Within mission three, the strategy has five focus areas of which we believe Capability, Leadership and Culture are the most vital. Incentivising data sharing is critical. If this issue can be tackled, the other focus areas are surmountable. Introducing new governance gates into IT projects to ensure cross-government data principles have been followed will have some effect, but if product owners are not convinced of the need, this could be a paper exercise. Objectives around data sharing need to be cascaded from departmental plans to individual objectives. We believe we can also help create the right incentives; look out for more on this in the coming months.
The leadership element of Data Foundations is also key: not so much data experts in leadership (which we need), but leaders committed to data-driven decision-making and change. We need to champion the data transformation as much as digital transformation– there’s often an assumption that once a service is digitised, that’s the end of the road. This means that the data aspects of digital are sometimes poorly considered (data quality, data standards, metadata, data consistency, etc.). Some of these problems are hard because they involve more external stakeholders, inter-departmental collaboration and entanglement with legacy, so we welcome a centralised approach, led by the Cabinet Office.
The Strategy rightly talks about development of new policy – both specifically to enable better data sharing and to enable better policy in general, informed by data. In some cases however, existing policy and primary legislation stands in the way – I’ve seen this for myself and this frustration is also reflected in our independent research.
In line with the wider data-driven agenda, measurable KPIs should be established across focus areas so that progress in data can be tracked and the proposed Chief Data Officer can be held accountable. These KPIs should focus on external value add and how the experience of data consumers is improving, rather than the ‘mechanics’ of data governance or the often meaningless performance of data platforms.
Part of the point of the consultation was to cast the net wider on some topics where there are no clear answers. This is down to inherent tensions (both explicitly called out and implicit in the Strategy) such as:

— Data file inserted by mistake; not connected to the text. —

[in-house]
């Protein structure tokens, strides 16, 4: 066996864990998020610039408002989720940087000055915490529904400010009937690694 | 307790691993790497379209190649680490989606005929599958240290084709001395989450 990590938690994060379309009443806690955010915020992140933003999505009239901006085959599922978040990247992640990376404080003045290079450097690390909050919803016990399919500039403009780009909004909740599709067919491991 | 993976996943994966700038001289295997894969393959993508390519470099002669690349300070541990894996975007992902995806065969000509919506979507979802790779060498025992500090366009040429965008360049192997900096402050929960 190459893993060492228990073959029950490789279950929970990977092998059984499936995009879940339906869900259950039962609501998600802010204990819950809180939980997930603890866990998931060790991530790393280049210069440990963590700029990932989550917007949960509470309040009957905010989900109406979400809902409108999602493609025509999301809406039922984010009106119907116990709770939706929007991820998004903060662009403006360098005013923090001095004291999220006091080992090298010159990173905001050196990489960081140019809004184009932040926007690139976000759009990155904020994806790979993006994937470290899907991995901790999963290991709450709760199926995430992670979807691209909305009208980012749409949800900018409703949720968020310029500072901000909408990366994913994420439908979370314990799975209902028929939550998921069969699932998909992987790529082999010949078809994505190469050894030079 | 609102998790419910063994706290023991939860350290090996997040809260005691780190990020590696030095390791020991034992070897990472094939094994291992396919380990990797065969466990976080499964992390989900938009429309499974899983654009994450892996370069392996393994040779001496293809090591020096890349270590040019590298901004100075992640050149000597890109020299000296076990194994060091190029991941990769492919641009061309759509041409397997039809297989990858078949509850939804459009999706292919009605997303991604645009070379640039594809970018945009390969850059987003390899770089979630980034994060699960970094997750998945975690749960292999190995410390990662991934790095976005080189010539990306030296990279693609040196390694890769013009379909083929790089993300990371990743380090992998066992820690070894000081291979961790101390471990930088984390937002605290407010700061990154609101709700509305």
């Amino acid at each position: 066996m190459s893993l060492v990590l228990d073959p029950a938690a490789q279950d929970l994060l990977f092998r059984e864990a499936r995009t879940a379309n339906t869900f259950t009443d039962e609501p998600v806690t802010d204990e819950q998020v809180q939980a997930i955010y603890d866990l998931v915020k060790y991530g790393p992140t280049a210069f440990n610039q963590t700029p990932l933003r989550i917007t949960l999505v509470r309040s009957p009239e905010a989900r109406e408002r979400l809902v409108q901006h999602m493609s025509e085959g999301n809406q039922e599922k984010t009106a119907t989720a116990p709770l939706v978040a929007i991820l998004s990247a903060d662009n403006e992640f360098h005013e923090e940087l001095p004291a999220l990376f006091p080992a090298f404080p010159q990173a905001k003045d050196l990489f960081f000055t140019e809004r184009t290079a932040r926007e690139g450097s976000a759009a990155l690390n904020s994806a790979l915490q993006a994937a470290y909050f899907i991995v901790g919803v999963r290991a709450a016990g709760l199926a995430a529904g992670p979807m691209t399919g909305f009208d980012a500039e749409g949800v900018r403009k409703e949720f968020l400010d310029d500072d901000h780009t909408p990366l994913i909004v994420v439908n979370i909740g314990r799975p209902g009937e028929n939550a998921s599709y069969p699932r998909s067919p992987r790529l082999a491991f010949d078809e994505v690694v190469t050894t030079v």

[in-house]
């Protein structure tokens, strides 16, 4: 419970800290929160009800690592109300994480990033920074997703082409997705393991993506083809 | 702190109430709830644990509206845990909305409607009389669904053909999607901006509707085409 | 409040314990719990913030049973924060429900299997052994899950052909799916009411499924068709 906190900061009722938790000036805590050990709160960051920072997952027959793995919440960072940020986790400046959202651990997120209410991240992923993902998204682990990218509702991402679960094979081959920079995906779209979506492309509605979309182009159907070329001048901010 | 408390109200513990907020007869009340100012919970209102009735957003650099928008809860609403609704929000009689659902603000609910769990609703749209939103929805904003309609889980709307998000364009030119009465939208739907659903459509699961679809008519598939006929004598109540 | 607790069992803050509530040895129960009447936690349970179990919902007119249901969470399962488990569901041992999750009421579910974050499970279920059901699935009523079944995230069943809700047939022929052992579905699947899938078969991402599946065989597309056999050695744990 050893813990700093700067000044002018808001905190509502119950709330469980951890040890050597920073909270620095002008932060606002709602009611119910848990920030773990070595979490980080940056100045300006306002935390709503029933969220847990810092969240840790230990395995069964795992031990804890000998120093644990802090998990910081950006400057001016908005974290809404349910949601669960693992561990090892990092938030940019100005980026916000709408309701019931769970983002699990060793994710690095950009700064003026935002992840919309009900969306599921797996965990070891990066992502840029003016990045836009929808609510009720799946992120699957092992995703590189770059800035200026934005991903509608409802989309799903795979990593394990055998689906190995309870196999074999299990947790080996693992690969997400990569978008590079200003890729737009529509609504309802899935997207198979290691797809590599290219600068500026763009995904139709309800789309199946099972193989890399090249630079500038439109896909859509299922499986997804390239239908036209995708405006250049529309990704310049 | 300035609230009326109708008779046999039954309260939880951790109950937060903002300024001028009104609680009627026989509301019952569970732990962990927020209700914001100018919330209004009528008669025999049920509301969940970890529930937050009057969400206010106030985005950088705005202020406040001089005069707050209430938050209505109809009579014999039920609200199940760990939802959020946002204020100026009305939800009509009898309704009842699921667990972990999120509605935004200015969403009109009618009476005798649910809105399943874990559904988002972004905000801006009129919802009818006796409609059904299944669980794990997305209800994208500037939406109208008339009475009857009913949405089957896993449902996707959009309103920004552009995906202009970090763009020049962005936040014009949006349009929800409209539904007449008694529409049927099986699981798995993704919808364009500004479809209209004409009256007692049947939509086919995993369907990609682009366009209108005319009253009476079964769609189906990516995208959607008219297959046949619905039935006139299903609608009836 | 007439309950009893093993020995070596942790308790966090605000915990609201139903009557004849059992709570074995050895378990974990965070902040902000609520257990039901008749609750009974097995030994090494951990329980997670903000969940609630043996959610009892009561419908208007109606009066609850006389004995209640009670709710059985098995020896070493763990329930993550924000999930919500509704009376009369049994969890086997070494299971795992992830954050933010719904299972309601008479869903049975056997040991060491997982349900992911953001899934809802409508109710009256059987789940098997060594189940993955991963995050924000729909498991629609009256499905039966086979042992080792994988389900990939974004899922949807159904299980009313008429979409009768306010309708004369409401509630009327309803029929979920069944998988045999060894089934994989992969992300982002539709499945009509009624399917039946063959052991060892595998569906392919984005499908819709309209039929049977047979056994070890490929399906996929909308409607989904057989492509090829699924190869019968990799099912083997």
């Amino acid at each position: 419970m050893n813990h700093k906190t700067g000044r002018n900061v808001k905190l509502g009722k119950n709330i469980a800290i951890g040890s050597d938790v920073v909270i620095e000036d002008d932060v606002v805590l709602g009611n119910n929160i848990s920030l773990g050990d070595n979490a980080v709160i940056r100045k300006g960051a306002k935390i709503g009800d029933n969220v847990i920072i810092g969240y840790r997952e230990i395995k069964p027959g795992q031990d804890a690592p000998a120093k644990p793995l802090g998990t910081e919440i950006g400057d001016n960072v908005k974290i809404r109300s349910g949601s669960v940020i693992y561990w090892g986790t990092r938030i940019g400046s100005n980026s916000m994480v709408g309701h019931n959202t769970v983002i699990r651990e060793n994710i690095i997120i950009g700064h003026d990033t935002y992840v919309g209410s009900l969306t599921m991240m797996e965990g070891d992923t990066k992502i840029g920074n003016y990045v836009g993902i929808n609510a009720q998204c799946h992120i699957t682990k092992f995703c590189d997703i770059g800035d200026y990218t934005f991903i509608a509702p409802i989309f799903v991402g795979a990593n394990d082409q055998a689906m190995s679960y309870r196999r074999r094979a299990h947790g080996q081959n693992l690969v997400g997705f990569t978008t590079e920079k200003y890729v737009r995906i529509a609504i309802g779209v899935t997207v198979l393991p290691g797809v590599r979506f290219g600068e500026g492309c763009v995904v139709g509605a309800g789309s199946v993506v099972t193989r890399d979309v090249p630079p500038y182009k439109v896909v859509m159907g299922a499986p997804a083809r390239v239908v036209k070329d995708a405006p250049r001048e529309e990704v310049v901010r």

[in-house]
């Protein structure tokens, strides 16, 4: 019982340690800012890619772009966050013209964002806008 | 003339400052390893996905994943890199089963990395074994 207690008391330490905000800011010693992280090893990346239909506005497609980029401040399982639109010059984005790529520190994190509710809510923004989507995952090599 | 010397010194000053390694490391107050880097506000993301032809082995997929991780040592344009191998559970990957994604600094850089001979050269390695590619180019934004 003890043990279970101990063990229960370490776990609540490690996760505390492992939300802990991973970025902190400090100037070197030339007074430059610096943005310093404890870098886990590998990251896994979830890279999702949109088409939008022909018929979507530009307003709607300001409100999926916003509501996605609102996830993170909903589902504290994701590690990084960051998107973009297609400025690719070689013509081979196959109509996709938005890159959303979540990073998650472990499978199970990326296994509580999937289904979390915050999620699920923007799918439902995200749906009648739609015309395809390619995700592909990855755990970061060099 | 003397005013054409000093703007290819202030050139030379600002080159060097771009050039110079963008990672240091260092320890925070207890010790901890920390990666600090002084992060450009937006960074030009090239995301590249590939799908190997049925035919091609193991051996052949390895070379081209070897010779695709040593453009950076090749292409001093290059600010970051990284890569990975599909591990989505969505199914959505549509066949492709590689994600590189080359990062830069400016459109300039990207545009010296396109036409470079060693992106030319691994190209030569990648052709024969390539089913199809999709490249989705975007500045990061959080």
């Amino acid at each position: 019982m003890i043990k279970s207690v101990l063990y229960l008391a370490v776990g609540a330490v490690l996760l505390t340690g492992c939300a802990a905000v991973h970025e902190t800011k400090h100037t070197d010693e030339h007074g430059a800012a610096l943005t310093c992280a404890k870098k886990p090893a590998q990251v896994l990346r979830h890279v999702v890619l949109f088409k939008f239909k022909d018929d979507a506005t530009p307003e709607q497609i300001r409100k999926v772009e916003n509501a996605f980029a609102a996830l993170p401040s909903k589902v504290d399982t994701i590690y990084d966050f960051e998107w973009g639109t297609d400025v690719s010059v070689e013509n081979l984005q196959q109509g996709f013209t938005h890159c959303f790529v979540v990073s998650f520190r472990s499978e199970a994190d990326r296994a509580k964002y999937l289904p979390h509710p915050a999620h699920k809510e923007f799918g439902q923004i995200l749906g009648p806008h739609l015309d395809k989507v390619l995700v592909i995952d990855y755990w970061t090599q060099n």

- Freely available open data vs incentives to collect and curate it properly
- Clarity and simplicity of regulation vs its ability to stay ahead of a rapidly-changing technology landscape
- Responsible data vs research and innovation
- The public being active agents in the data economy vs data knowledge amongst the general population
- The need for advanced techniques to protect privacy vs scarcity of specialist skills (especially working in the public and third sectors)
- The size of the opportunity may promote competition between teams and departments rather than cooperation
Each of these is a blog in itself, so let’s just take the first, given that it cuts across much of what we do. The Strategy twice references a report by the Open Data Institute, the Nuffield Foundation and the Bennett Institute, which reminded me why I used to be excited enough about economics to take a degree in the subject. It makes a strong case for market failure when it comes to maximising value of data within the economy, arguing that open data is what economists call a public good. However, as that report concedes, there’s a fine balance here - too much government intervention would stifle data-enabled business models and prevent the UK from being able to capitalise on our innovation capability.
I’d like to suggest more experimentation in the middle ground: for example, encouraging / mandating data sharing at an aggregate level or after a time lag. This allows for some data monetisation while opening up datasets for scientific research or non-profit organisations. It also allows data consumers to experiment with data to determine what is cost effective to purchase and to identify data owners.
Rather than asking which sector can benefit from government intervention (since most organisations can use data more effectively than they do today), it is perhaps better to focus on cross-cutting initiatives such as data skills and policy priorities such as greenhouse gas reduction, instrumenting new infrastructure projects and identifying and addressing deprivation.
Governments can also play a broker or platform role: establishing ecosystems of data sharing comprised of standards, technology platforms and rules of engagement. This role does not crowd out the private sector but can provide a kick-start to data sharing based on the principles of the National Data Strategy and re-using ideas / capability from the proposed Integrated Data Platform (IDP) for government. The IDP will be an interesting space to watch – our own primary data suggests that lack of self-service data platforms is a major headache for those trying to pursue data-driven policy and operations in government.
We look forward to the consultation response in early 2021. In closing I should mention TfL’s successful open data initiative that metro map lady was supposed to illustrate. It’s so well-known I was even asked about it during a panel debate in the US. A quote from Vernon Everitt (TfL’s Managing Director of Customers, Communication and Technology) highlights why this is a hearts and minds issue: “You couldn’t prove in advance what making the data open was going to lead to. So eventually what we decided was we’d just go for it and see what would happen.”